With this article I'm starting a new series of posts about the NetBeans Platform. It's about how I designed (and am still designing) a specific API of the blueMarine project that is completely self-contained (thus it's a good matter for teaching) and thought through in the context of a highly modular concept. This series will go in parallel with the one about "Idioms for the NetBeans Platform" and, of course, it's complementary to it. I will deal with the NetBeans Platform, but many things could be probably reused outside of it. Also, we're talking about design which is a general topic.
For the record, the whole API sources can be downloaded:
svn co https://bluemarine.dev.java.net/svn/bluemarine/trunk/src/Metadata --username guest
The most up-to-date javadoc (automatically created by Hudson) is available at https://bluemarine.dev.java.net/nonav/javadoc/Metadata/it-tidalwave-metadata/index.html
The project is managed by CI (http://www.tidalwave.it/hudson/job/blueMarine%20Metadata%20-%20nightly%20build/) and it has got a good coverage (70+% at the moment) so it is ready for inclusion in other's projects.
To keep this first post simple, today I'm just introducing the API and its specifications and describing the first class.
blueMarine is, among other things, a DAM - a Digital Asset Manager, which includes the capability of manipulating metadata. Manipulating means to extract them from files and eventually store them into a database for fast queries. Please note that "eventually": the idea is that blueMarine is not only a desktop application, but also a set of modules that can be recomposed and uses or other purposes (for instance, blueOcean is a server side version of it); requirements can be different in various scenarios and the database might be in or out. Also, the database could be a traditional RDBMS or "something else".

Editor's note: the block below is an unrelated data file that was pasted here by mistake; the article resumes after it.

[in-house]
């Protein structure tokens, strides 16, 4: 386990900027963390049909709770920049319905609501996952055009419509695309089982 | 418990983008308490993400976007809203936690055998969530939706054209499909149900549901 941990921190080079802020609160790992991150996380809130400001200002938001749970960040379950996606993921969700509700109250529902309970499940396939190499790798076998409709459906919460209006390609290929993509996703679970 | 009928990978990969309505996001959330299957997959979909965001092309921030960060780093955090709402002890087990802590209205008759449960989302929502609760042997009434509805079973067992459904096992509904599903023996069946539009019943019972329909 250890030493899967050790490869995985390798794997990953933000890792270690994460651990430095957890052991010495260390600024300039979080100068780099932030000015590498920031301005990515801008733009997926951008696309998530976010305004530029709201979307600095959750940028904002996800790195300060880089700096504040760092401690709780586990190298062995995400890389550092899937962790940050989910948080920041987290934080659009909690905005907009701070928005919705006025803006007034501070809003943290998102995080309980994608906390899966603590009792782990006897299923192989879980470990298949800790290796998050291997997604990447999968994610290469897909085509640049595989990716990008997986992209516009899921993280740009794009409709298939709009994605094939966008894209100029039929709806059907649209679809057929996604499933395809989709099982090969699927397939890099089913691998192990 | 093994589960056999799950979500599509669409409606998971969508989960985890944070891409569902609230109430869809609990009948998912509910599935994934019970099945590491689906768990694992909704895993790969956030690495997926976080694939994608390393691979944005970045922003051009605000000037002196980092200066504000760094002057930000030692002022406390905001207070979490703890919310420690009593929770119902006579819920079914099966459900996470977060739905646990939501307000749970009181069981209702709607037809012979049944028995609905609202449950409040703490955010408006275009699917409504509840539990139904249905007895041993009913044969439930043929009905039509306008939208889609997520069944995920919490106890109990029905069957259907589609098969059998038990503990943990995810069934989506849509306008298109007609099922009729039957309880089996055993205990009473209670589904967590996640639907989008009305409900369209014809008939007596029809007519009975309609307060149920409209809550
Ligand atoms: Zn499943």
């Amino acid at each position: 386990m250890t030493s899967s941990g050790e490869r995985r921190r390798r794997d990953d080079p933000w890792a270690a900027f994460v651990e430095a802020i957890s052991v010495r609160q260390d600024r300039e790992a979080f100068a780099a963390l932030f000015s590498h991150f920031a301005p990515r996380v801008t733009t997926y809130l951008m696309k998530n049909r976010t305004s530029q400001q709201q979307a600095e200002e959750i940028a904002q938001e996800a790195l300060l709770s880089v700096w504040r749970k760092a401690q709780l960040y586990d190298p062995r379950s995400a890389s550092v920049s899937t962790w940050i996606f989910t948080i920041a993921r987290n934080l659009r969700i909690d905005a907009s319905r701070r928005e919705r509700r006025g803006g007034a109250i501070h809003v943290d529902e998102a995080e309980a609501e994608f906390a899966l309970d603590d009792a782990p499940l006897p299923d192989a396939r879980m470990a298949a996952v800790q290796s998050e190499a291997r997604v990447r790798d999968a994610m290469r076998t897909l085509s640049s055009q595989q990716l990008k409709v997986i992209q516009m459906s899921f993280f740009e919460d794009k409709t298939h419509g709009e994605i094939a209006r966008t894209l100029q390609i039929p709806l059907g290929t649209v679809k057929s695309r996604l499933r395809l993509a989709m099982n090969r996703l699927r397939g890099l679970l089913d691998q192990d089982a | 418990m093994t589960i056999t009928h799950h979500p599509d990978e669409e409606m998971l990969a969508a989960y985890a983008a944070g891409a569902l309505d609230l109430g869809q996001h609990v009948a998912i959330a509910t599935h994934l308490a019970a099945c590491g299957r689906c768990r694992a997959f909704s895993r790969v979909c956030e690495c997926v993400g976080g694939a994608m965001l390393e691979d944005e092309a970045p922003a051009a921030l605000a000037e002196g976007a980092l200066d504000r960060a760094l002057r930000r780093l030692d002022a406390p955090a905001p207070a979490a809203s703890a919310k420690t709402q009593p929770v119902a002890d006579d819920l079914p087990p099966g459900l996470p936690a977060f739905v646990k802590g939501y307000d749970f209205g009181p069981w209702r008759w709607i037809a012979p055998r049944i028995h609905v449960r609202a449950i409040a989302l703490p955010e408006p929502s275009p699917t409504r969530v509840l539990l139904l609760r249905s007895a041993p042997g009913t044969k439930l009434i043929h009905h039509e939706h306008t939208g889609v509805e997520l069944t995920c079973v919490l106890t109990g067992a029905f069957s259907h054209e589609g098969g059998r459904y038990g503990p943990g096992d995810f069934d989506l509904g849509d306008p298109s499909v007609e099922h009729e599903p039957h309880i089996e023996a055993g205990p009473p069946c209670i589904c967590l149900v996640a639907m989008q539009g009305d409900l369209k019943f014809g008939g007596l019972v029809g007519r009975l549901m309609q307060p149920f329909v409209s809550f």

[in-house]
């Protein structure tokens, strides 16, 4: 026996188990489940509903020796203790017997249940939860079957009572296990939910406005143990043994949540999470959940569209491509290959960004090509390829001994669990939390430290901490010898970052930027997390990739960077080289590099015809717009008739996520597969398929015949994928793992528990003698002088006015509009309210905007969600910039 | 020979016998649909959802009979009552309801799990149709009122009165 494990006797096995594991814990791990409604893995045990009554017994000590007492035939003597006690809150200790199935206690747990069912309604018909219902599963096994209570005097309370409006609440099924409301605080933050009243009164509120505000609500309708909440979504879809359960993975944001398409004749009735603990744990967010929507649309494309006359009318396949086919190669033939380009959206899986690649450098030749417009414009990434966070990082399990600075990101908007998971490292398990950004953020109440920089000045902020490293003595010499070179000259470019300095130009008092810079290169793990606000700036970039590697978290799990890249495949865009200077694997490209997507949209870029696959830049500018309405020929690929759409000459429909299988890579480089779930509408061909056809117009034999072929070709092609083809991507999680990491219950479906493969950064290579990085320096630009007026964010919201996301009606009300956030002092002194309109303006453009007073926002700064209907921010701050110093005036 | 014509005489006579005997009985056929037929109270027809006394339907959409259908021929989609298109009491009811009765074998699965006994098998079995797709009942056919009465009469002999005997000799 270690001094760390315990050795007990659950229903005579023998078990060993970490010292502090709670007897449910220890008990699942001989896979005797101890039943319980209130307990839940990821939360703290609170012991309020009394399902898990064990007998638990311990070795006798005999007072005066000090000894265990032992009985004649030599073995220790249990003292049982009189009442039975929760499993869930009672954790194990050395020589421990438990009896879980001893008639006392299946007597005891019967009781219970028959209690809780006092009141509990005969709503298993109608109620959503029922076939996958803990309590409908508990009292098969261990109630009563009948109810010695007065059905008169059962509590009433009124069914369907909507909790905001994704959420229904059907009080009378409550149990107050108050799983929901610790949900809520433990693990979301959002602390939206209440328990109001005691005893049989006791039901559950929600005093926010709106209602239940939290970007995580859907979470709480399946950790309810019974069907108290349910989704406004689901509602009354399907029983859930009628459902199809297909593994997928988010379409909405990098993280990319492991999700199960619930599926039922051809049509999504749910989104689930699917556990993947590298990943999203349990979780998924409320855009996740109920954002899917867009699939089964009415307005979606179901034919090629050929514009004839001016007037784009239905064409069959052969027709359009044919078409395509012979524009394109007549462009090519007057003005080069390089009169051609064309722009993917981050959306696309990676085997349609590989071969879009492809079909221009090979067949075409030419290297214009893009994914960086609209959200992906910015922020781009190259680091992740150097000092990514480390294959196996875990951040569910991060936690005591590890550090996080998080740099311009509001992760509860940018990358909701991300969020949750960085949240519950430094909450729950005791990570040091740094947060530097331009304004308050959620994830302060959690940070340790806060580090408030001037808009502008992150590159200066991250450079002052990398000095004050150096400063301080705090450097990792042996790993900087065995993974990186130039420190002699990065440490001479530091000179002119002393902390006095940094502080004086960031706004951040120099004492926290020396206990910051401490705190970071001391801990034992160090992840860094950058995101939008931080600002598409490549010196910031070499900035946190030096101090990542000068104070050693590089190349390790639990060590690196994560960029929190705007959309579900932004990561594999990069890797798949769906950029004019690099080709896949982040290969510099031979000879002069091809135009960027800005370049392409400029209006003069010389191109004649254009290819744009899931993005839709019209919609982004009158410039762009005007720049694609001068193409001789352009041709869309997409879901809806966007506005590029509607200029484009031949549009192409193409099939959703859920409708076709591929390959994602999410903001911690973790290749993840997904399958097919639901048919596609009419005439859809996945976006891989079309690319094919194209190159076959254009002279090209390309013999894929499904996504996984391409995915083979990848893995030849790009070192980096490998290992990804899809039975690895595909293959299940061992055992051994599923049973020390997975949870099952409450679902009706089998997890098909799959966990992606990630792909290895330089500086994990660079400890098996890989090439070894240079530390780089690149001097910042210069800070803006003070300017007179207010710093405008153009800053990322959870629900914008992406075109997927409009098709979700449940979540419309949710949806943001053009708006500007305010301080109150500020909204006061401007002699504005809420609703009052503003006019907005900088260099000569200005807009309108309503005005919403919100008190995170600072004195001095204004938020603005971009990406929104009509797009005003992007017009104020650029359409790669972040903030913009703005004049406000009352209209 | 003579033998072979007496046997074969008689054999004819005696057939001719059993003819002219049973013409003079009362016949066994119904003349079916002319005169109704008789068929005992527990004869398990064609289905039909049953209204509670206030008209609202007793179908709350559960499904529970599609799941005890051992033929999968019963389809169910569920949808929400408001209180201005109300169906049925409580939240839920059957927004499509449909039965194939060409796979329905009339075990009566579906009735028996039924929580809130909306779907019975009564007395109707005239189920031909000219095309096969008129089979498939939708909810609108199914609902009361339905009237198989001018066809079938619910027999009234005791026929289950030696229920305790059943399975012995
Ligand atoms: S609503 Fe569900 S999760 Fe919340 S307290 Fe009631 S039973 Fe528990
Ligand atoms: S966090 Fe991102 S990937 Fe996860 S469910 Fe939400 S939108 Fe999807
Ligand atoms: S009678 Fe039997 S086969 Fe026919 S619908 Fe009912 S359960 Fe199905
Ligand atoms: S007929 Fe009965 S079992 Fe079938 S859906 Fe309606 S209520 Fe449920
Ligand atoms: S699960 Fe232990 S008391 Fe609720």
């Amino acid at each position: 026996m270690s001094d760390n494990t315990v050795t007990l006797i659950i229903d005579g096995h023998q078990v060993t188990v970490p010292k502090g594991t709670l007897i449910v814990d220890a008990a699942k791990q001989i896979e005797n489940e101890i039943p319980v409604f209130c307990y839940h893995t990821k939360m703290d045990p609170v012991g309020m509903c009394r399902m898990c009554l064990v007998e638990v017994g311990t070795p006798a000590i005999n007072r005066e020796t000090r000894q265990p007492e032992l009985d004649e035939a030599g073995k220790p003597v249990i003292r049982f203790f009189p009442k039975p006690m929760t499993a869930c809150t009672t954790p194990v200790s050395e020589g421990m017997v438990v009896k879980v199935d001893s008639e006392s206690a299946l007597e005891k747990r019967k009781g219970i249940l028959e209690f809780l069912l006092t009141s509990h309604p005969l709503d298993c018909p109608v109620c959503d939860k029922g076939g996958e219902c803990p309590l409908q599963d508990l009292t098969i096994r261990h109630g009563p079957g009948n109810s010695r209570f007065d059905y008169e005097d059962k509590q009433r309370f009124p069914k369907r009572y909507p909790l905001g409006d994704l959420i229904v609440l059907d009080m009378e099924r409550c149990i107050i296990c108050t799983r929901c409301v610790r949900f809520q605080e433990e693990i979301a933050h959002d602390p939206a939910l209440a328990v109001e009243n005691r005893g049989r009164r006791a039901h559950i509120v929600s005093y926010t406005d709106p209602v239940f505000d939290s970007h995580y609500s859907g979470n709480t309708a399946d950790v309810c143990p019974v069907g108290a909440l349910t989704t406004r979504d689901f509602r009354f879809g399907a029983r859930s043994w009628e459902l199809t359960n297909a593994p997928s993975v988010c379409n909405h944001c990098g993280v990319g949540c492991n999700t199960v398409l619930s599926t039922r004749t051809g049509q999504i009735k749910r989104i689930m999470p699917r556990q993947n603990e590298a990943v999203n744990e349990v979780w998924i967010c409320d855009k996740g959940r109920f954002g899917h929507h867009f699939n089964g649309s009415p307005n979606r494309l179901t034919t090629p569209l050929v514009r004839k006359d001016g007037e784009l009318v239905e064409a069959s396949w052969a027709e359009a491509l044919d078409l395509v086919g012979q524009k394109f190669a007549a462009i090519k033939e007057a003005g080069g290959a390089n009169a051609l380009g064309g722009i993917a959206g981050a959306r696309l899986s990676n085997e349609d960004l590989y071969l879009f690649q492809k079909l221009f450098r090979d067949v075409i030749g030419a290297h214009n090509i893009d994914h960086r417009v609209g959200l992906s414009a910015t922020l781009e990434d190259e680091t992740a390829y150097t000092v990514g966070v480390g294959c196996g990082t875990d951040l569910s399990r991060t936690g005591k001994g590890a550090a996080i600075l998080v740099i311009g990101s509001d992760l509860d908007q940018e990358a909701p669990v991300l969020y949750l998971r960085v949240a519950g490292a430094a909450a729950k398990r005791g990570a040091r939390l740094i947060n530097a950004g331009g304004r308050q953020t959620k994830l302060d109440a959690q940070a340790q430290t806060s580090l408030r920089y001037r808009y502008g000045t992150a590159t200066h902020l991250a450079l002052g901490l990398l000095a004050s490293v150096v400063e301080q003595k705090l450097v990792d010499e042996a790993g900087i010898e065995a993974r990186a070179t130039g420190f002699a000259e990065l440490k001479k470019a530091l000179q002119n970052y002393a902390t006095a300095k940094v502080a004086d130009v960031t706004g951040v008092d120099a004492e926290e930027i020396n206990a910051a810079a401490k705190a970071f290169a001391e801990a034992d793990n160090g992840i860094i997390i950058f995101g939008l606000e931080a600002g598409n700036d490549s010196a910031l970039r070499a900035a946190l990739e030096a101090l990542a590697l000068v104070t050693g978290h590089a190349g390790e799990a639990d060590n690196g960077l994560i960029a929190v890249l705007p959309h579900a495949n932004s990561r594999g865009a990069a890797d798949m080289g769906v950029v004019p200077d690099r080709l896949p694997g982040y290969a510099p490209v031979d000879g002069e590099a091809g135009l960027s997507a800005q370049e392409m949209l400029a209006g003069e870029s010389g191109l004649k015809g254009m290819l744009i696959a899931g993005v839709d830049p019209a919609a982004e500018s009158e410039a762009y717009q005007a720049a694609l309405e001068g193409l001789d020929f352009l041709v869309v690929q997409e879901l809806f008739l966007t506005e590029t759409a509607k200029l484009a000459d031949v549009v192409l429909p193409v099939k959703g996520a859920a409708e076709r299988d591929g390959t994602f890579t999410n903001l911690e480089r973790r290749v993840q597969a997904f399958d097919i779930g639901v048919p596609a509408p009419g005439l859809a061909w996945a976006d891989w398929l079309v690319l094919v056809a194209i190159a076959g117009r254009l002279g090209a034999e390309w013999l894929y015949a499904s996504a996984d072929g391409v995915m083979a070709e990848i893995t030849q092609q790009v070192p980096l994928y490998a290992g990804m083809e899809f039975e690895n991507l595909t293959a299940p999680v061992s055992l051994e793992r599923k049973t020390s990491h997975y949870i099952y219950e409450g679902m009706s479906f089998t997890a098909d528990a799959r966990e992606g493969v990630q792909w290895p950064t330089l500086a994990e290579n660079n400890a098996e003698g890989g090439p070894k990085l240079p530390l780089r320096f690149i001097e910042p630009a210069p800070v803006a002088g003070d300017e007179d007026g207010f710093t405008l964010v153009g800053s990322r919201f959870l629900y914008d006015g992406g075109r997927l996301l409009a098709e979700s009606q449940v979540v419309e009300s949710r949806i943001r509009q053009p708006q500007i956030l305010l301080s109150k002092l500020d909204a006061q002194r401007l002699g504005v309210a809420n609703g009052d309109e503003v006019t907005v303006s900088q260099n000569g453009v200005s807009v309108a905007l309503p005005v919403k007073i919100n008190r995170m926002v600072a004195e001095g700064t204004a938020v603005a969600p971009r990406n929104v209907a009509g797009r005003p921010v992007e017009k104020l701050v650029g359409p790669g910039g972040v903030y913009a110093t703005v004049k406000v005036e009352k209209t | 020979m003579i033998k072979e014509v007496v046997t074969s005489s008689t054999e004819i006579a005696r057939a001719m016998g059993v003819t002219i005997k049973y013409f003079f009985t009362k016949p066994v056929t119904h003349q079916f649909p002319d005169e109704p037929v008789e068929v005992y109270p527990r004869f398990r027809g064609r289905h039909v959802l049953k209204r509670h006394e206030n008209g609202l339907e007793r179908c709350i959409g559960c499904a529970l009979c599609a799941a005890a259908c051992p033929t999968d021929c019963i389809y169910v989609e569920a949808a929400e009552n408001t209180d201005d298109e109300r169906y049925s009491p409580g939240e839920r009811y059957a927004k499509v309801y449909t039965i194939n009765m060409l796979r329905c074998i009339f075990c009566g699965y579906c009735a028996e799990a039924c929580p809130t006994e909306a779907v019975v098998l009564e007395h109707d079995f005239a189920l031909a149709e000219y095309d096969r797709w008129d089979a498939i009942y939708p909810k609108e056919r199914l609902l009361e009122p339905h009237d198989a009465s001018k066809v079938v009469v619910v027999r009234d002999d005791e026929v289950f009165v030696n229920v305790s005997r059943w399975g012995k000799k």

Also, there are many different kinds of data to manage. blueMarine started with photos (= rasterized still images), but the incubator contains support for PDF files and some types of movies; in future more types will be added, such as sounds and possibly vectorial images. To keep the design general, the Metadata API (but indeed the whole blueMarine) doesn't depend on a specific class, but just on the generic DataObject that comes from the NetBeans Platform API (DataSystems API). A DataObject represents a datum described by a file (or a set of files) with an associated MIME Type: it's right the kind of abstraction I need.